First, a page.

A Spanish court said on Monday it was allowing the extradition of a former chief executive of Mexican state oil company PEMEX accused of corruption to his home country.

Emilio Lozoya, PEMEX chief from 2012 to 2018, is accused of accepting millions of dollars in bribes from scandal-tainted Brazilian construction giant Odebrecht.

Lozoya was a top advisor to former president Enrique Pena Nieto (2012-18) and allegedly used the bribes to help fund Nieto's presidential campaign bid.

He is also accused of having authorised the acquisition by PEMEX of a fertilizer factory in a poor state for $500 million, a price that prosecutors deem to have been suspiciously high.

Spanish police picked up Lozoya in February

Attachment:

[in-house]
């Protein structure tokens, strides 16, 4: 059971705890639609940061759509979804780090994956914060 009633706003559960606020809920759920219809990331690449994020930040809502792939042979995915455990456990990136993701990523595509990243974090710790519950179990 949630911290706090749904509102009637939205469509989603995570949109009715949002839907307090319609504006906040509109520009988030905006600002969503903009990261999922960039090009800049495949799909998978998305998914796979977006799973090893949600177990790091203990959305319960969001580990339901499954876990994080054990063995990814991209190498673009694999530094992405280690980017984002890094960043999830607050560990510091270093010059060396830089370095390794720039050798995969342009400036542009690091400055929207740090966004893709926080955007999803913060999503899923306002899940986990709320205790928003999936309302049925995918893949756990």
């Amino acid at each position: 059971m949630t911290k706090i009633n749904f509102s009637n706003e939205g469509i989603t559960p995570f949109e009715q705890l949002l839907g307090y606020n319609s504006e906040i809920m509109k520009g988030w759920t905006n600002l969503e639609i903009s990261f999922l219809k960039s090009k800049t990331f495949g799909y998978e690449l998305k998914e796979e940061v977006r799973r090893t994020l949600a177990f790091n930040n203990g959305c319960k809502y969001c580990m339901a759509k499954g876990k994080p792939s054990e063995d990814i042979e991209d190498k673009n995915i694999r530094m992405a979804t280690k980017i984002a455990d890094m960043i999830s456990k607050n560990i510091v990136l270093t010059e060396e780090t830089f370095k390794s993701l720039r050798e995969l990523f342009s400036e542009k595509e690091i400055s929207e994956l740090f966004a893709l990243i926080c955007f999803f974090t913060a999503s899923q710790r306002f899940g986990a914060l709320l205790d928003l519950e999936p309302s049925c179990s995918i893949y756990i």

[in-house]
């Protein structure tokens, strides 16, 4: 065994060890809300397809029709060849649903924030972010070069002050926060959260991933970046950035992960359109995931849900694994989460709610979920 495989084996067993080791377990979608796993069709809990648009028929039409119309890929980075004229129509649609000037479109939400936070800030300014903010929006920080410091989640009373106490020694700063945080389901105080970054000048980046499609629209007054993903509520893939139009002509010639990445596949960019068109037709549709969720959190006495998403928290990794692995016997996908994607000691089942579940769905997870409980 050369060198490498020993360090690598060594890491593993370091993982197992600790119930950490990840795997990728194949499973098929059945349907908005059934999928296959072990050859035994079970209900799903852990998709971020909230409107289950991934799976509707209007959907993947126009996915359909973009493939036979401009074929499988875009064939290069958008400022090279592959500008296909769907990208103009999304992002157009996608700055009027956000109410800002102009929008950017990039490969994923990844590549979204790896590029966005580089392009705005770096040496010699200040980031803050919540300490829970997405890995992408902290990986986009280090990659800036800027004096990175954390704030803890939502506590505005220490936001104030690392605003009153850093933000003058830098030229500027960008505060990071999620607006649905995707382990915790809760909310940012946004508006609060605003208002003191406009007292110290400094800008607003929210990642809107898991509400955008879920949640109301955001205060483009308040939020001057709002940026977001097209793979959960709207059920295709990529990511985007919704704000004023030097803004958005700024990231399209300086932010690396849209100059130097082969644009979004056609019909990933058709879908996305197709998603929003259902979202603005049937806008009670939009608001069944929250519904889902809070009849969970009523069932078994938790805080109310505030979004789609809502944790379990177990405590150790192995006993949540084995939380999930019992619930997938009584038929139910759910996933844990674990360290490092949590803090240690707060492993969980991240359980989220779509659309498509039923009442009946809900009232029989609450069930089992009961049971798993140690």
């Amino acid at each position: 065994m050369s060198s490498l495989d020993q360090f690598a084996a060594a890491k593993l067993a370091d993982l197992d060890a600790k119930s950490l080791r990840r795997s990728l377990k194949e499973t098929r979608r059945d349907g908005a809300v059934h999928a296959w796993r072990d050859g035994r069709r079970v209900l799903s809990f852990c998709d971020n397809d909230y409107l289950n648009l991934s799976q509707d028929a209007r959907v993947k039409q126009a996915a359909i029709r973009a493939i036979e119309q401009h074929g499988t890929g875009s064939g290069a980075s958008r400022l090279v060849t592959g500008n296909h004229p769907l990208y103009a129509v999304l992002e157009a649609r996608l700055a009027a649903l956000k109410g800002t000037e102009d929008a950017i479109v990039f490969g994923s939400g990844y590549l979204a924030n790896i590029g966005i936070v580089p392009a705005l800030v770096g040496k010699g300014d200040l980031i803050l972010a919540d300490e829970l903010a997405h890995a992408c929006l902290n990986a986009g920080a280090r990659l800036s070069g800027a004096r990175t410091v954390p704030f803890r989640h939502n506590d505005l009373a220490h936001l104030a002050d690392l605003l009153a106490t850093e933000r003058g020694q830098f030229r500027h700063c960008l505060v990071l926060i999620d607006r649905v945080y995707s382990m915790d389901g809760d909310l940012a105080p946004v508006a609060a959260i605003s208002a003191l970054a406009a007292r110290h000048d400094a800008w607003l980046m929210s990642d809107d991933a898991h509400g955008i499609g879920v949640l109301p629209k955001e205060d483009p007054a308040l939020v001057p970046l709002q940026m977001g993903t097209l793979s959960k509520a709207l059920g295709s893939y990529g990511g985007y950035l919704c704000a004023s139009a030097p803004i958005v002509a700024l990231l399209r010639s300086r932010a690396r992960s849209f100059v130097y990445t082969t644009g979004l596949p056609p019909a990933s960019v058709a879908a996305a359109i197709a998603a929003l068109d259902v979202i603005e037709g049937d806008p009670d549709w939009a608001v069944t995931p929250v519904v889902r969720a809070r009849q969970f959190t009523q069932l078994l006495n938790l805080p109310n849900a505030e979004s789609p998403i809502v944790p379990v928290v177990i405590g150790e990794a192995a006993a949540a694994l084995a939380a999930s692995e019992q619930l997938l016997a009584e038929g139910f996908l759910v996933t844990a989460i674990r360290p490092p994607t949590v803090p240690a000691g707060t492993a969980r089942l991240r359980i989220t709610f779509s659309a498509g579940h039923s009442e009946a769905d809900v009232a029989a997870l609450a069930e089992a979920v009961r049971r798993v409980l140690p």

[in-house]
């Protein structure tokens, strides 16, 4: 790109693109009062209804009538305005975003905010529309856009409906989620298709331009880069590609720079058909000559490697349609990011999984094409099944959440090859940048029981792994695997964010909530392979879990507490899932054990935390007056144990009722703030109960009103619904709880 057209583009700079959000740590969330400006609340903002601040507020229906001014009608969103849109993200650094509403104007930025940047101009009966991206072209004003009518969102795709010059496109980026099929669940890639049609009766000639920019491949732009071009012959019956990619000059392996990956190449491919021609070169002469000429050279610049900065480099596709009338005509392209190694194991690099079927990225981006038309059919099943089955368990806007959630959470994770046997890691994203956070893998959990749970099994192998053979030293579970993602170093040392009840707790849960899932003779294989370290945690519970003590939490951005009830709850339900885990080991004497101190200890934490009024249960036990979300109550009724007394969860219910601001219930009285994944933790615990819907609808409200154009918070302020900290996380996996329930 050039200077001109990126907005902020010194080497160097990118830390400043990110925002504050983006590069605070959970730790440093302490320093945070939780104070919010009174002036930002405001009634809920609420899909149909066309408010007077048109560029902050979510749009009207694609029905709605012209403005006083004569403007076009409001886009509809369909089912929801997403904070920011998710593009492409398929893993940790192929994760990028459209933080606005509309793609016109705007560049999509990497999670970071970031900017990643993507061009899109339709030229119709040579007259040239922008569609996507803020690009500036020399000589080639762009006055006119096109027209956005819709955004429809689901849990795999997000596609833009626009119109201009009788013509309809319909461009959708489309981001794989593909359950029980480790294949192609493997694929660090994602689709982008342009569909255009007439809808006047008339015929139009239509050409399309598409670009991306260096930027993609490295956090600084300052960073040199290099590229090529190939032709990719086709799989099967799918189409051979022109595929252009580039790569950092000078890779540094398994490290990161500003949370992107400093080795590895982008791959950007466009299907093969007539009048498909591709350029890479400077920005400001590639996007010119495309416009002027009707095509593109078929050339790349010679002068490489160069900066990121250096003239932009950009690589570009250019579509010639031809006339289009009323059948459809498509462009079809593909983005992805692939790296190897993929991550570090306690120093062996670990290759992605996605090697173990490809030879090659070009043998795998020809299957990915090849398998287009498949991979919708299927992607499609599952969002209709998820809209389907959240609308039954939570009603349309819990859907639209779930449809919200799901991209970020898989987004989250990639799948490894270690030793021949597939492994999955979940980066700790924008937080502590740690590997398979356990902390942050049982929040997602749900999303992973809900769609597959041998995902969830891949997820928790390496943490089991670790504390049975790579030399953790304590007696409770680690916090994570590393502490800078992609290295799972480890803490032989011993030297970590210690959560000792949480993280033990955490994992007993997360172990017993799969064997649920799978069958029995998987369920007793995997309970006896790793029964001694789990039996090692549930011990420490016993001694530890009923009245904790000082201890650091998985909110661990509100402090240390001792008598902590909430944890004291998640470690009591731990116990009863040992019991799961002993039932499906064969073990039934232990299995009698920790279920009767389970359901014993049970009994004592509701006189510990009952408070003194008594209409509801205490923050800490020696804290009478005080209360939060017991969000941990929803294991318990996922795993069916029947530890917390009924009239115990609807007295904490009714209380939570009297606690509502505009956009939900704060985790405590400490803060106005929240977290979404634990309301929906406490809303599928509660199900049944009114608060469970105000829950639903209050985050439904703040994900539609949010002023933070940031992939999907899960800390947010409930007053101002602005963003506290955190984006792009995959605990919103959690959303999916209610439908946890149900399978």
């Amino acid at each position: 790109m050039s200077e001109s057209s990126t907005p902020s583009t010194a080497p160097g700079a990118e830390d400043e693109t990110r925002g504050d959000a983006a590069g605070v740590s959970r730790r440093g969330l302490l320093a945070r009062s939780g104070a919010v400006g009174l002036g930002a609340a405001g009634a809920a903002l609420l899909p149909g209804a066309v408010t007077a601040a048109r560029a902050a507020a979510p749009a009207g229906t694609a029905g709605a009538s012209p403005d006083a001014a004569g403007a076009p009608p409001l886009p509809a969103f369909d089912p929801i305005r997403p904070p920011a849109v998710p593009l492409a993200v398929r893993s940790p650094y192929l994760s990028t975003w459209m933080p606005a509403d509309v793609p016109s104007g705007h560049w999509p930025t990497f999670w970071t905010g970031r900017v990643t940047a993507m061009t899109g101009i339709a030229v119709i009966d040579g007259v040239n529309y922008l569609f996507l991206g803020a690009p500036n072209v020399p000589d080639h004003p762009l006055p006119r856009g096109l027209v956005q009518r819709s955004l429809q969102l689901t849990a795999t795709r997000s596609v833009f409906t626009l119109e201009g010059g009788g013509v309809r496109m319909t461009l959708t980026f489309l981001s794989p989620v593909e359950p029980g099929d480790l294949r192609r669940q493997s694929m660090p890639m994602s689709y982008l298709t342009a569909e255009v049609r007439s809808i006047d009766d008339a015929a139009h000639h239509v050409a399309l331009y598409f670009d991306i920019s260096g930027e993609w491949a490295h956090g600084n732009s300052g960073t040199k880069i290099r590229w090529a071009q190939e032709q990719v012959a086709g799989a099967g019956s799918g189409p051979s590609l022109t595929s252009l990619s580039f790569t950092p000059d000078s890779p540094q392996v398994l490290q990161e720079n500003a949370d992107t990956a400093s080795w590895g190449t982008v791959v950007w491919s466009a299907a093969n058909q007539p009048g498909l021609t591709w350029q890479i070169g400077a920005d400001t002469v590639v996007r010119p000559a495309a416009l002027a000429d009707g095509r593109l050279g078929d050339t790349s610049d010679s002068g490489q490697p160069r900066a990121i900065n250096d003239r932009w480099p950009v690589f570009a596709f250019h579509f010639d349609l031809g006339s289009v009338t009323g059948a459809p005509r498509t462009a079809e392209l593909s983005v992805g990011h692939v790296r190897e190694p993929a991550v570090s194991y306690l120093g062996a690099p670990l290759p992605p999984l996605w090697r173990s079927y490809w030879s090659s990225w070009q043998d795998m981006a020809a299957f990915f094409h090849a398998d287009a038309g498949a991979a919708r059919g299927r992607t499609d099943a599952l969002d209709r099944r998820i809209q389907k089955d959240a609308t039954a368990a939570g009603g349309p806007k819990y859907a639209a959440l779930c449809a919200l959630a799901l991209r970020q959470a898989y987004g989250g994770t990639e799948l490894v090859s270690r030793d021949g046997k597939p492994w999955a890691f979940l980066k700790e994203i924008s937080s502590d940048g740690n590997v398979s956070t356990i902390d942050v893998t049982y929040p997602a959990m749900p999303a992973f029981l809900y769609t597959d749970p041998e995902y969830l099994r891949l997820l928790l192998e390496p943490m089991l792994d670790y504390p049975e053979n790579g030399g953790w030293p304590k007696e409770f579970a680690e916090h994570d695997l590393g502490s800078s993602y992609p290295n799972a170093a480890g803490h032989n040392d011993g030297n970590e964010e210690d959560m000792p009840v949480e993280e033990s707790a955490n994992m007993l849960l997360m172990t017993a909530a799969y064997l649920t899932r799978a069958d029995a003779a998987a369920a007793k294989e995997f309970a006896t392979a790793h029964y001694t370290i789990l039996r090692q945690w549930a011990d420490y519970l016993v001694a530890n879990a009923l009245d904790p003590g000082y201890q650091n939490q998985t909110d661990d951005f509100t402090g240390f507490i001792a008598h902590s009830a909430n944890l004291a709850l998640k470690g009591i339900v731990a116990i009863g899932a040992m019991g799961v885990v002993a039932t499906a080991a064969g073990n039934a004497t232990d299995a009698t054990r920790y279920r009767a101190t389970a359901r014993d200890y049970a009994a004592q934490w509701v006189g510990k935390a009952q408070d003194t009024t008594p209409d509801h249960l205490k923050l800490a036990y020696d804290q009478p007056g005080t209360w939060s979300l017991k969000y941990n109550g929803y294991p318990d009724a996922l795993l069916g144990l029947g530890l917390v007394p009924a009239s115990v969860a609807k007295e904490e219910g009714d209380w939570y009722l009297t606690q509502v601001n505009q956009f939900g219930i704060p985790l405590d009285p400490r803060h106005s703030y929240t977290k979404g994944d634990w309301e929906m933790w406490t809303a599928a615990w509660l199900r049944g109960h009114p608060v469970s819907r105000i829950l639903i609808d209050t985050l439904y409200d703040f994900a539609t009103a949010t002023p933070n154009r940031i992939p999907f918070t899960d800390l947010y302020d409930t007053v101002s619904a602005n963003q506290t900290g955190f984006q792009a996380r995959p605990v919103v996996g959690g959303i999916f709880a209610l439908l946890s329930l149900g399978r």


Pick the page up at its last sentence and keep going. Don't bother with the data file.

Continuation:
Spanish police picked up Lozoya in February AFP / JORGE GUERRERO

The National Court in Madrid said all legal conditions were in place ot hand over Lozoya, who denies all the accusations but has accepted his extradition and promised to help clear up the cases.

Odebrecht, the largest construction firm in Latin America, has admitted to paying hundreds of millions of dollars in bribes to win contracts in 12 countries, including Mexico.

The scandal has brought down ex-presidents and top officials in countries including Brazil, Peru and Colombia, but there have been no arrests or prosecutions so far in Mexico.

Lozoya allegedly took more than $10 million in bribes from Odebrecht starting in March 2012, when he was chief international strategist for then-candidate Nieto.